The Road to Cybersecurity: A Response
by Graham Westbrook
We recently read an article in which the author, Gregory Michaelidis says the “road to cybersecurity is paved with extraordinarily basic things.” These are the same things that have plagued organizations for decades: failure to set strong passwords, patch devices, avoid suspicious emails. In other words, these are the human things.
In light of Verizon’s newest Data Breach Investigation Report (DBIR), Michaelidis’ observation is ringing in our ears. DBIR finds that companies are almost three times as likely to get breached by phishing attacks (against humans) than via vulnerabilities (against technology). Meanwhile, big budgets are spent acquiring the latest technology. Is it any wonder CSOs are shocked by a low return on investment?
The road to cybersecurity is so elusive because it is overshadowed by the highways of glittering technology: the solutions boasting of AI and machine learning, of “real-time” monitoring and of automated threat hunting. None of these things are bad. In fact, these things have catapulted us into the future. But at the expense of the basics, neglected at each intersection of the journey, such that we keep going in circles. The road to cybersecurity will be the one that views the journey “through the lens of people, and not only technology.”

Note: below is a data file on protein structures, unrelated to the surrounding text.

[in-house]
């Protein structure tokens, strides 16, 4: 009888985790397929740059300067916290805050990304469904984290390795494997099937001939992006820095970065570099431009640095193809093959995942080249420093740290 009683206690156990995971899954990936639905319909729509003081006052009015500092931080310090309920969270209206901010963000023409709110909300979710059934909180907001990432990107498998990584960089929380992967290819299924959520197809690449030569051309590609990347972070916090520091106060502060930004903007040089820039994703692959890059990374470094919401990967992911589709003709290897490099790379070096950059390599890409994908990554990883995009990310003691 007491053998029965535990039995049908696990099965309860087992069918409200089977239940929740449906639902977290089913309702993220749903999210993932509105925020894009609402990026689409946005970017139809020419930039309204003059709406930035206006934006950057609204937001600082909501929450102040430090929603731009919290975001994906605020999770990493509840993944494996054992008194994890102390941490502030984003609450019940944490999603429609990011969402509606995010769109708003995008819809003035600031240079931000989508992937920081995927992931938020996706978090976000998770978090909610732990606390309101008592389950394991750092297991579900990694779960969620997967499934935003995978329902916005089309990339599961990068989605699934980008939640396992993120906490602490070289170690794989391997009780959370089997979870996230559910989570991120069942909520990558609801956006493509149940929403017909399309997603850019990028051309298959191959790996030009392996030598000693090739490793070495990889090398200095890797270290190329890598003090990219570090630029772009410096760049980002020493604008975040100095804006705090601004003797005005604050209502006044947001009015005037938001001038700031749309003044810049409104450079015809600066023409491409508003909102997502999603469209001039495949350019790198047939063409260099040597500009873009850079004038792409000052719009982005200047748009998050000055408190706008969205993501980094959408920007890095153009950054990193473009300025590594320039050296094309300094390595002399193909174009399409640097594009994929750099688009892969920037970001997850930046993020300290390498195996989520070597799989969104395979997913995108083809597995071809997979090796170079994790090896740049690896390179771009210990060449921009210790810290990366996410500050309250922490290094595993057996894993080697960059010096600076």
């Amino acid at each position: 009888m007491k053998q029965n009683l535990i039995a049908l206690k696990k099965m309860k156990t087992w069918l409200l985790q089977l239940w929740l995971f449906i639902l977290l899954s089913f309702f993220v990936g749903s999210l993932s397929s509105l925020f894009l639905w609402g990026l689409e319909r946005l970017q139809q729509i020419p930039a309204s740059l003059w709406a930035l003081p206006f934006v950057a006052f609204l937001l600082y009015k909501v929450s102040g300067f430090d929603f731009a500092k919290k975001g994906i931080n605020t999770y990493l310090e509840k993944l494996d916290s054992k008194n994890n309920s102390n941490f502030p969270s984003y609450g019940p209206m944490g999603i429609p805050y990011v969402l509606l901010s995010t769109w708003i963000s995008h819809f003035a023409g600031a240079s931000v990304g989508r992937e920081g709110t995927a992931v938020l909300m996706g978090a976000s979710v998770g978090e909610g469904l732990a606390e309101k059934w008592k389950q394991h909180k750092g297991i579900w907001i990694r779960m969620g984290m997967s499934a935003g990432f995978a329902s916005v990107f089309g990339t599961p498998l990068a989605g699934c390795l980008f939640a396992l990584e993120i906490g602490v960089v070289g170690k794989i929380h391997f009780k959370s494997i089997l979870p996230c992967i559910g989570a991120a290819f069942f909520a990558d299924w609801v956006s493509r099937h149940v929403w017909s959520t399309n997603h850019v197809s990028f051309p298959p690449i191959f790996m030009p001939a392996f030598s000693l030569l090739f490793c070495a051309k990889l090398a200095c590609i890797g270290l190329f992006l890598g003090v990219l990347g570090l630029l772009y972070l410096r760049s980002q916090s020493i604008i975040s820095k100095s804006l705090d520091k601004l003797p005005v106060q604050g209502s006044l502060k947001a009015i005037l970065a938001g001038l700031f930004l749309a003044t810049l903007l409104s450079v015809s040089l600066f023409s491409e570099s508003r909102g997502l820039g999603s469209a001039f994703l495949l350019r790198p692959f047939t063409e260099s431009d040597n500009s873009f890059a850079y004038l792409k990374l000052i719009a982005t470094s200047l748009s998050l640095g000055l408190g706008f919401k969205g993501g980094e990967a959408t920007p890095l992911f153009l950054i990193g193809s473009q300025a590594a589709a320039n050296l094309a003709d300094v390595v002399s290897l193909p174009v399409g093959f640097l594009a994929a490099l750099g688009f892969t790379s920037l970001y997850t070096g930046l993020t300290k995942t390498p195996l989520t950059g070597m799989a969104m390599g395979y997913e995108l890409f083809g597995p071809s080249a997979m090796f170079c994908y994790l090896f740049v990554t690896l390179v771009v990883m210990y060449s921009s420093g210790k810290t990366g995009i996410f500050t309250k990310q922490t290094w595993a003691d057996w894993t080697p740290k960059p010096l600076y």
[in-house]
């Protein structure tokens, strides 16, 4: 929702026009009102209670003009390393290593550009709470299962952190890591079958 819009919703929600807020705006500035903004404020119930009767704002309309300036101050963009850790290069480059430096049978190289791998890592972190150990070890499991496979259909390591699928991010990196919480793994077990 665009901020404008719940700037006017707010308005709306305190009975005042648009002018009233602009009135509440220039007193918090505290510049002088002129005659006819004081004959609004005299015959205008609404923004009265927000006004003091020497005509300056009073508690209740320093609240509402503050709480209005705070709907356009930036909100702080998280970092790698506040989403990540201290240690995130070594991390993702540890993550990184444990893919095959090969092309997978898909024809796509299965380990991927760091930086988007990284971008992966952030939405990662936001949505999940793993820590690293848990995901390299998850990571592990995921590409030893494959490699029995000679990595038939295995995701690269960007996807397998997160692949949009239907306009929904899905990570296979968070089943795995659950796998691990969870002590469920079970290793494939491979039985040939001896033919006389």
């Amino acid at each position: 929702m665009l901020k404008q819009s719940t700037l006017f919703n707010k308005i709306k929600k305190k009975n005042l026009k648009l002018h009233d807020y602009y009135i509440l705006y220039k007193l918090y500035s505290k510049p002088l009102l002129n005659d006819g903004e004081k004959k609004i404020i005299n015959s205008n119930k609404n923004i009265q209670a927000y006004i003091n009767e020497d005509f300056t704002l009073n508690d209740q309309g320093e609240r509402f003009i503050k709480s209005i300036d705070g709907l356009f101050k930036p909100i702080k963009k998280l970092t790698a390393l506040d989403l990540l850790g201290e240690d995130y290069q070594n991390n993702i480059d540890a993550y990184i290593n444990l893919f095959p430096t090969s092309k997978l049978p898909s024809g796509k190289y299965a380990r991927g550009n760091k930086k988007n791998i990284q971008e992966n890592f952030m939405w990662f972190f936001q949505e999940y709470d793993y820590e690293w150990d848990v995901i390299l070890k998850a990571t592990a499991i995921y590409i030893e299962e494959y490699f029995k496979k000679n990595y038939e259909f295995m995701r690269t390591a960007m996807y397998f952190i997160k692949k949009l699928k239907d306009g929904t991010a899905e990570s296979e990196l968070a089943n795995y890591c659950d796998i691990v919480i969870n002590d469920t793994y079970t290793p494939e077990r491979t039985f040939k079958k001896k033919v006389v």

The unofficial motto at LivingSecurity is “security for people,” and we have invested years of cumulative research, time and energy into helping people get the basics right. We do this by integrating behavioral science, intelligence and gamified-learning. Notice these are all human-oriented things: directly aimed at our industry’s biggest problems.
Why games? It doesn’t matter if you like hockey, trivial pursuit or bingo. (Or God forbid, cricket). We enjoy games because they are fun and because they help us interact with people to overcome challenges. Games also provide a unique context for us to learn and to communicate and to be human.
Graham Westbrook is the Director of Intelligence & Content at Living Security. He has a B.A. in Intelligence Studies and is currently pursuing a M.S. in Criminal Justice/Forensic Psychology. Graham is an intelligence practitioner at the intersection of cybersecurity and human risk. He has bylines at Russia Direct (RBTH), Leksika, SANS and Living Security, and will be speaking at RMISC 2019.